NUI Galway Research on Antibiotic Resistance

Áras Moyola, Health Science Building, NUI Galway. (Photo: LikeThatWillHappen / Wikimedia Commons)
Áras Moyola, Health Science Building, NUI Galway. (Photo: LikeThatWillHappen / Wikimedia Commons)

By Irish America Staff
December / January 2016

Research by NUI Galway and Oxford University has led to a breakthrough in how antibiotics are prescribed. The initiative to improve the prescribing of antibiotics for urinary tract infections resulted in better-quality prescribing of first-line antibiotics, according to the new research published in the Canadian Medical Association Journal.

The study, “Supporting the Improvement and Management of Prescribing for UTIs,” began in 2011 when NUI Galway researchers found that a variety of antibiotics were prescribed by general practitioners for urinary tract infections. As the spread of antibiotic resistance continues, the researchers set out to improve antibiotic prescribing for UTIs in general practice and designed a cluster randomized intervention.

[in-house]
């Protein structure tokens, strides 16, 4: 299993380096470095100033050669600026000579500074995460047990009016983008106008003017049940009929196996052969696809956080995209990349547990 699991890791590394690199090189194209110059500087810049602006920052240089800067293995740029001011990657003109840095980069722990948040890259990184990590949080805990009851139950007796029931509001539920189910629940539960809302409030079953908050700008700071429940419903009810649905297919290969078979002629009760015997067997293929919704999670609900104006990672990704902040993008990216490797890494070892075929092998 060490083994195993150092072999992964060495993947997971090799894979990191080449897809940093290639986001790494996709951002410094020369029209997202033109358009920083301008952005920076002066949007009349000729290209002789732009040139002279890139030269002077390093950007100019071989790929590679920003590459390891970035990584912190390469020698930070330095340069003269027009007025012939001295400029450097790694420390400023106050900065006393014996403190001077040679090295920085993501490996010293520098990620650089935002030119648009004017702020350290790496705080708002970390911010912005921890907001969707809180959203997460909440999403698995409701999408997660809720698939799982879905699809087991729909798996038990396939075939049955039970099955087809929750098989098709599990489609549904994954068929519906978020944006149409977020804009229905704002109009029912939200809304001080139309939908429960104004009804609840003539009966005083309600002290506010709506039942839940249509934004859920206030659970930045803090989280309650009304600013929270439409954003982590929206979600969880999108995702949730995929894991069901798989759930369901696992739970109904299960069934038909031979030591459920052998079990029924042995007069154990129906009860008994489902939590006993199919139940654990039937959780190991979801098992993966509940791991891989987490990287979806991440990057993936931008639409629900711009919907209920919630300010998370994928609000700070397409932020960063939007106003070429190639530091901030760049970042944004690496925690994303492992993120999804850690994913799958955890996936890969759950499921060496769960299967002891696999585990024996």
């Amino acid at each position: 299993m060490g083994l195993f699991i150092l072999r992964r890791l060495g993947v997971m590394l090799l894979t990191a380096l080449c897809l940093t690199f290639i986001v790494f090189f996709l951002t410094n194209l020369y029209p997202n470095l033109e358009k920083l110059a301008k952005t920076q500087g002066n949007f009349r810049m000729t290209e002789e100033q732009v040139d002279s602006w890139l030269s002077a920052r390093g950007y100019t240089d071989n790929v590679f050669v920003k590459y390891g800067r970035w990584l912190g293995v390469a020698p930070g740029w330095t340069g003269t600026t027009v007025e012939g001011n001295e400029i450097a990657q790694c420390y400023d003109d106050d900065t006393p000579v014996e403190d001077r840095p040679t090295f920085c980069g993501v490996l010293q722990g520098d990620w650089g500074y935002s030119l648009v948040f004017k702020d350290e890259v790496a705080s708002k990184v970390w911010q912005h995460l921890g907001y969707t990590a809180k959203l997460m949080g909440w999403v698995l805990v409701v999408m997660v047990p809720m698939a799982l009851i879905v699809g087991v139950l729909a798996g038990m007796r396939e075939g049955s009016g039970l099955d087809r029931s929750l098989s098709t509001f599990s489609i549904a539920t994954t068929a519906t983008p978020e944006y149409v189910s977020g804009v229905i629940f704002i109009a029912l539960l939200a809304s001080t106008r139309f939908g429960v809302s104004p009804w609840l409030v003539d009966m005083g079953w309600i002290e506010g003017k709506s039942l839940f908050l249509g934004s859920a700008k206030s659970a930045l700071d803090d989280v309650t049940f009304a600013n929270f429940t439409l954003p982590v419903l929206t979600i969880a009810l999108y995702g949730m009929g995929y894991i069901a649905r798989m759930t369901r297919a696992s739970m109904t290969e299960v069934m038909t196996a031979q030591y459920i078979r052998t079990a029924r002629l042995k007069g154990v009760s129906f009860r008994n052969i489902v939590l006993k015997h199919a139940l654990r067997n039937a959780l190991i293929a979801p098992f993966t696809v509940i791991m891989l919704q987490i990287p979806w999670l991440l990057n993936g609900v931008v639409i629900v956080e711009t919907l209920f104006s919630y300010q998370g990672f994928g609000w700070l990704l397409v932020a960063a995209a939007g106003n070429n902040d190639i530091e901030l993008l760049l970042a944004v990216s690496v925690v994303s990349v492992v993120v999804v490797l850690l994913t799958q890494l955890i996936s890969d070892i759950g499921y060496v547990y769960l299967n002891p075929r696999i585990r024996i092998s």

The study involved 71 physicians, 30 general practitioners and 3,500 patients in Galway and Roscommon. Overall, a 20-percent absolute increase in prescribing of antibiotics according to guidelines was observed in the intervention groups. However, general practitioners also increased overall prescribing of antibiotics for urinary tract infection.

The World Health Organization has deemed antibiotic resistance an immediate threat to world health. Overuse and over-prescribing of antibiotics are major contributors to antibiotic-resistant diseases. Urinary tract infections are one of the most common illnesses for which antibiotics are prescribed. Efforts to curb overuse must involve patients, physicians and other health care workers, pharmaceutical companies and policy makers. ♦

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